Graftgold would happily stick with the Amiga if it were up to them, you know. They've spent around a decade getting to know the ins and outs of the system, and the tragedy of their possible departure from the Amiga is that although they can weave their own magic and creativity on other systems, all the tricks, short cuts and 'special' routines they've mastered on the Amiga will be lost for ever.
Like the indigenous Amazon tribes losing their oral tradition due to the encroachment of so-called civilisation and television it's inevitable, and, like images of once independent hunter-gatherers sitting in concrete huts wearing ragged T-shirts, it's immensely sad.
Virocop's so full of clever touches, in jokes, refinements and technical achievements that it's verging on smugness. If any game's got the right to look down on the majority of new releases this is the one. If any game's pure of heart and free from the software-
crimes laid before AP's very own Kangaroo Court, then this is it.
Apart from one biggie of course. Did not the Court in session during AP46 note that littering games with microchips, disk icons and little joysticks constitutes a crime against the gaming public as a whole? And yet Virocop's not only littered with this sort of thing, it also takes place WITHIN THE WORLD OF VIDEO GAMES. It is for this reason that we'll gloss over the plot, and should you buy it, we'd encourage you to do the sam.
Being actually set inside other video games, Virocop's just about as hugely self-referential as a game can get. If something's in a computer game, the chances are it's in Virocop, so scan your eyes over the dinky little boxes that cover the four different worlds, and gorge on the feast of game cliches.
Among the glut of Nice Touches, one really clever idea has Virocop messing with your idea of scale. The sports zone start off with the D.A.V.E. (a monstrously contrived acronym standing for *hnng) Digital Armoured Virus Exterminator, and in capitals that I refuse to use again) on a pool table, apparently a third as big as the cue ball.
Yet moments later, he's on an American football pitch and is as large as the players, and by the time you get to the combat levels, he's a hulking tonnage of metal squashing insect-like squaddies beneath him. THIS IS GOOD, and goes a long way to proving that Graftgold are actually very clever people.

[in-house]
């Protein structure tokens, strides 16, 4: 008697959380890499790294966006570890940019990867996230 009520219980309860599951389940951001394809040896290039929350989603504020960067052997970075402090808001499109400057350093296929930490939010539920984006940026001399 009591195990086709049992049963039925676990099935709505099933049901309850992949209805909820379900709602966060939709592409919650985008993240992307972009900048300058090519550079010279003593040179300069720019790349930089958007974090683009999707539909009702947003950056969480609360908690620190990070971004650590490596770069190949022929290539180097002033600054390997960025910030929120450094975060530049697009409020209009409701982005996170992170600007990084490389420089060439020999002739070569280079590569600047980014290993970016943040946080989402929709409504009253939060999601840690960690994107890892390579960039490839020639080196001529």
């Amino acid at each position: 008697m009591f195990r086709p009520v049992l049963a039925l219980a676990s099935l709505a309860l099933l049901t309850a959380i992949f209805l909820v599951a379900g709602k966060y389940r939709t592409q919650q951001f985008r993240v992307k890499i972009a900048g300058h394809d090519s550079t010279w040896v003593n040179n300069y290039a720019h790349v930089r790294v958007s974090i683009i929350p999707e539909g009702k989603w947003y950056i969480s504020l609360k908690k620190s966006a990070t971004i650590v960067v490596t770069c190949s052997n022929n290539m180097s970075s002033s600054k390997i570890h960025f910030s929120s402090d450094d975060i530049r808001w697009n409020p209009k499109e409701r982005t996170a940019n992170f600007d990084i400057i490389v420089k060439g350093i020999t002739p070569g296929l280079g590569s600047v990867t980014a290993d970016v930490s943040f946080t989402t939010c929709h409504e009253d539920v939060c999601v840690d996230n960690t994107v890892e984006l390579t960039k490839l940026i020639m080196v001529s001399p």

Apparently, Virocop started out as a tank game, with you controlling an increasingly powered-up vehicle over various ramp-infested, Marble Madness type levels blowing everything away, but then the Bitmap Brothers revealed Z (a tank-based game o the (hnng) PC) and Renegade had a serious rethink.
Before offing the child
Obviously, it all looks different now, but the game's still solidly based around moving, shooting, picking up power-ups and shooting other things, sort of a cute version of the Chaos Engine. Pretty much anything that can be a baddie is one, making it a bit disconcerting to be attacked by such everyday objects as bins, basketballs and fire hydrants,
Although the overall idea's to destroy the nasty 'viruses' that have 'infected' your 'system' (sigh), there's a good reason to kill everything in your path as their misfortune is your credit. Quite literally. Each meany drops a power cell in its death-throes, and when collected, these go towards powering up new and meaner weapons in the in-betweeny microchip sections.
The well thought out-ness of the game continues to the weapons. As you progress, you pay for more and better weapons, but can only take three into each zone. You can fire on the move, but if you press fire and keep it pressed while moving the joystick, Dave swivels on the spot and fires in different directions, which is most handy when you're in a tight spot.
Also, if you plug in a CD32 pad or a two button joystick, iT KNOWS, and not only lets you use the second button to change weapons (instead of the space bar) but also displays a corresponding icon on the menu screen. Clever, clever.
The two player cooperative mode makes things a little too easy by letting one player control Dave and the other control the direction and type of weapon. Obviously, to do this properly takes quite a bit of "Shoot him on the left. No! The left" type conversations, but once you're working together, it's simple to blast through the first eight levels (about half the game) without too many problems.
I think the problem is that each level's been so well tuned to be a single player game, with battery recharges placed uncannily just at the point that you think you're going to die, that any extra advantage you may gain, such as firing one way while moving in another, throws the balance off a bit.
So many good ideas, so well presented, and yet... I'm not hooked. Despite playing through half of it properly and all of it using level codes (which, incidentally, are unique to each version, so don't bother to send any in), I never really got excited playing it.
Entertained, yes, frequently amused, yes, but never excited. I thin that maybe the levels are a bit too big, but that the main problem is that by being clever with the setting, it all becomes too abstract to becoming engaging.
The Chaos Engine had all the exciting music, voices shouting out things and of course people at the centre of the action, and it's hard to get too bothered about a robot being attacked by rubbish bins. It's great, it's zappy and well presented, but beneath all the gloss is a fairly standard and unremarkable shooty game, and I can't help thinking that I'd have enjoyed it a lot more if it had been tanks. But then again, maybe that's just me.